Tuesday, 23 June 2015

Paint it Black (and Yellow); The reader experience of Randall by Jonathan Gibbs

I have absolutely no recollection of what led me to put Randall by Jonathan Gibbs on my Christmas list. So when I got round to reading it, come Easter, it was with no preconceptions whatsoever bar "at some point I must have liked the idea of this one ..."

I'm preoccupied with "reader experience" at the moment; how we live with and use a book, what our relationship with it is like as an artifact, not just a text.

The text in this case is fantastic, by the way, but this isn't a review. Instead, here goes with my reader experience of Randall:

Black cover, austere, bold type, a tiny splash of colour but no pictures. That all says to me "this is a sharp, clever book". Not exactly inviting, but definitely cool.

An extract from the book on the cover: "People were sobbing and cowering. A man's voice, plummy and shrill, was repeating 'It's just paint! It's just paint!' over and over." You physically can't avoid seeing that several times as you read the book. It influences your expectations. I knew that there was a moment of crisis in the book and that it was of pivotal importance. I was anticipating it until it happened and I had an awareness of its centrality as I was reading it.

The endpapers (and that little splash of colour on the cover) aren't randomly selected. The book is about an artist who at one point invents his own colour - Randall Yellow - and uses it as a personal brand. From that point onwards, the endpapers are promoted from just a nice design touch to being an integral and witty part of the book.

The author biog is another feature you naturally look at a lot when reading this book. It's on the back flap so you naturally use it as a bookmark (at least I did). It's pretty sparse. Literary authors often have this minimal sort of bio. Seems a shame, if you ask me.

In place of a conventional author photo we have an abstract (yellow) paint splash. God knows what it signifies*. Our visual acquaintanceship with the author is deliberately denied. That pissed me off a bit too. Perhaps it should be irrelevant, but I always want to know what the author looks like. In this case perhaps it was decided that it would be a distraction or something.

Overall, though, the fact that this distinctive and clever book was published in a distinctive and clever way definitely strengthened my attachment to it as I was reading it - I was fascinated by the thing as well as the words - and made me want to champion it widely. Which I have.

Reader experience in action.

*postscript: I have just had it explained to me what it signifies and I now feel verrrrry dense not to have clocked it.

Friday, 19 June 2015

Who Are All These People? The Reader Experience of Bring Up the Bodies on Kindle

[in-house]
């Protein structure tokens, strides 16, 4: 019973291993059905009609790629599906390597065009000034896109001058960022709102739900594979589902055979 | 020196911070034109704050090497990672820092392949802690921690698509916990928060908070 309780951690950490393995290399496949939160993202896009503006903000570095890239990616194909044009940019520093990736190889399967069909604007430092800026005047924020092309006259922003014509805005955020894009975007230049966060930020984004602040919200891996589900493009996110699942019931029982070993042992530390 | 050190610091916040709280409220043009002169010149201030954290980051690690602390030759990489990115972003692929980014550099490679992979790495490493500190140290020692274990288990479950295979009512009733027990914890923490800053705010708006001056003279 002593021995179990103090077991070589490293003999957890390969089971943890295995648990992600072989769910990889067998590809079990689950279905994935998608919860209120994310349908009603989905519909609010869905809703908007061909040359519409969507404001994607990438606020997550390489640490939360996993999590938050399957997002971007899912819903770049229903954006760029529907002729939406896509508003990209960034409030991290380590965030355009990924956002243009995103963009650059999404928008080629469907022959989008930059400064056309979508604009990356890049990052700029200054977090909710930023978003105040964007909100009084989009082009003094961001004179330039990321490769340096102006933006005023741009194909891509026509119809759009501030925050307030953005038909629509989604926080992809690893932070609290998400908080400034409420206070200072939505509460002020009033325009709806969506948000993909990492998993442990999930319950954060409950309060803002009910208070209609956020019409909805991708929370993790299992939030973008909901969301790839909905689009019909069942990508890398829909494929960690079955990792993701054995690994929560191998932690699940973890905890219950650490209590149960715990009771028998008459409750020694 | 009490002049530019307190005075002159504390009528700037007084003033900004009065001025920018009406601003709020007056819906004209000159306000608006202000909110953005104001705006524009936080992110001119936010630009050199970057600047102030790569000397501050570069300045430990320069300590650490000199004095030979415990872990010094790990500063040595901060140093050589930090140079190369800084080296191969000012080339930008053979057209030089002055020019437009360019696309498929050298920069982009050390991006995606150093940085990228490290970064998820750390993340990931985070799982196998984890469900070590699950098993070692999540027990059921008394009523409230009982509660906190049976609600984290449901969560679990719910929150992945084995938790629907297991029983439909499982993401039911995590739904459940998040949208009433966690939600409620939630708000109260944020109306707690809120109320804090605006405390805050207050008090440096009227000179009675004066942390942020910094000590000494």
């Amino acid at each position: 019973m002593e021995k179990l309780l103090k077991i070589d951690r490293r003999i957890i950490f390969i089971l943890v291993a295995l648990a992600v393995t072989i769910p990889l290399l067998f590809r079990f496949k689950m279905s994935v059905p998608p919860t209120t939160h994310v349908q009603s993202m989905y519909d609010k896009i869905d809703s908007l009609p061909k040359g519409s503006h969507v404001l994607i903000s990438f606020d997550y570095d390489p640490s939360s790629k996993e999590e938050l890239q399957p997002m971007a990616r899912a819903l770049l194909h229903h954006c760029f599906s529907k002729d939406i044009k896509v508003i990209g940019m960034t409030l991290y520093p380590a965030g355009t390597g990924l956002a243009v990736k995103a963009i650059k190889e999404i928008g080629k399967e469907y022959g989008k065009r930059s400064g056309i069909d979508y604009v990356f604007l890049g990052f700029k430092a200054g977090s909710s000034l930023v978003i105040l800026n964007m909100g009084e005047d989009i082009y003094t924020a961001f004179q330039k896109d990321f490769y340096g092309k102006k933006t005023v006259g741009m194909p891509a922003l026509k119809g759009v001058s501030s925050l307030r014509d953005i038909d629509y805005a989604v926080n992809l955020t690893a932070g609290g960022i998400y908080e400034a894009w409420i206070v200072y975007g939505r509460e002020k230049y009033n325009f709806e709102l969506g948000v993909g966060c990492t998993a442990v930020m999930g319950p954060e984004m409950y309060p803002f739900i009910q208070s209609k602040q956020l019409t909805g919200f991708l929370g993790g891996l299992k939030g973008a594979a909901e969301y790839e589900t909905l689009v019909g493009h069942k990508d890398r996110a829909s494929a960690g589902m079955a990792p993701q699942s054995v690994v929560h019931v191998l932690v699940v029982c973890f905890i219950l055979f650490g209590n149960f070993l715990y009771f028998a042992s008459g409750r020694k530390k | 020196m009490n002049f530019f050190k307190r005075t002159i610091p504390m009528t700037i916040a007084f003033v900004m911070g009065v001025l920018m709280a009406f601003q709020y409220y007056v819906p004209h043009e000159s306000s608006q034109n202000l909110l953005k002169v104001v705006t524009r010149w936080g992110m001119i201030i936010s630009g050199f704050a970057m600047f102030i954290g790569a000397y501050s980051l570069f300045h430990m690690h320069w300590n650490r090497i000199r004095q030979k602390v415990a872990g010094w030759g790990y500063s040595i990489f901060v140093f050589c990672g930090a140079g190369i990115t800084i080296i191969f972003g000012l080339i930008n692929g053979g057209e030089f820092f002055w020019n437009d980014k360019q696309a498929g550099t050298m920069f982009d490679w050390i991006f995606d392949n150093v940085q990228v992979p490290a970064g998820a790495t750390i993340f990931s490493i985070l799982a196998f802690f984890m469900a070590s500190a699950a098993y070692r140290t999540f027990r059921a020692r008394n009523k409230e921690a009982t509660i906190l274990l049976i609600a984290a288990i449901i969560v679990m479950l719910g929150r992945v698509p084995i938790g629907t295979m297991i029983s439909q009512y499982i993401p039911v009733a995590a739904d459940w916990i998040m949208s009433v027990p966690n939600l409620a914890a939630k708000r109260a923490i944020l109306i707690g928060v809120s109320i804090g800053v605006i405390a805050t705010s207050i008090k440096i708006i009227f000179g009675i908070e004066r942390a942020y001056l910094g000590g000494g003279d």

Having adored Wolf Hall like any other right-thinking reader, I started reading Bring Up the Bodies with real excitement. A curious thing happened, though, due to the fact that this time I was reading a Kindle edition.
After a few chapters (or a few %) I began to feel frustrated that I wasn’t able to refer to a list of characters - an invaluable help to a sieve-head like me - as I had when I read the hardback of Wolf Hall. I emailed customer services at HarperCollins to ask them if they’d kindly email me the cast list. They sweetly emailed back saying “the cast list IS in the Kindle edition, but it (the ebook) defaults to starting you at page one of chapter one - you need to find it via the main menu of the book”. I blush at the memory. I felt so stupid for not having checked. But then ... why the hell would I? Or anyone?
That’s a poor Reader Experience (or RX if we’re being pretentious, which I am).
For all their convenience and speed, there are some things that don’t automatically work well in ebook format. Some are set by the ebook retailer - a whole can of worms in itself. Some are unavoidable – reference books are barely worth the bother because navigation is so much slower than a physical edition, or the internet. But some can be solved with care and attention. Is there a picture section stuck at the end? (which, in a physical book, would be an immediately obvious plate section) If so, why not say so at the beginning so at least we know we can take a look before we finish reading, when those pictures might be more relevant? Are there maps? If so, where? Please tell us in good time. And please let those maps render legibly on all reasonable devices.
Who wrote this long introduction or preface that I’m wading through? It’s useful to know yet requires a fair bit of thumb-work on an electronic device to find out, unless it says "introduction by X " at the start. It’s quicker to find out in a physical book because we’ve been practicing flicking through them all our lives, so we do it almost subconsciously.
These are tiny refinements to the Reader Experience, but ask yourself if you’re content to leave them undone. After all, what is a publisher for if not perfecting and providing the things that readers read? What readers are actually buying is subtly different from simply “a text” as anyone who’s read a £1 classic and wished they’d splashed out on the Penguin will know.
I suspect part of the problem is that, as publishers, we’ve got quite a lot on. By the time the finished text has gone to your ebook conversion house, or your xml system has spat it out, the editors responsible will have moved on to the next title and the next deadline. So perhaps don’t just leave it to editors. Have a group of people in your company, of whatever department, to be "mystery shoppers". Ask them to buy some of your key backlist books in ebook form and read them … or just start reading them, as if they were civilians. See what happens. If you can improve on the experience they have - the RX - you’ll improve sales.

Maybe you won’t improve sales much, but since online recommendation is such a vital driver of backlist sales now, don’t you think half a percent’s improvement over your whole backlist, over the next few years … is worth trying for?

Sunday, 2 November 2014

The Great Boffo

I blogged on Velominati.com about Frank Dickens' peerless The Great Boffo.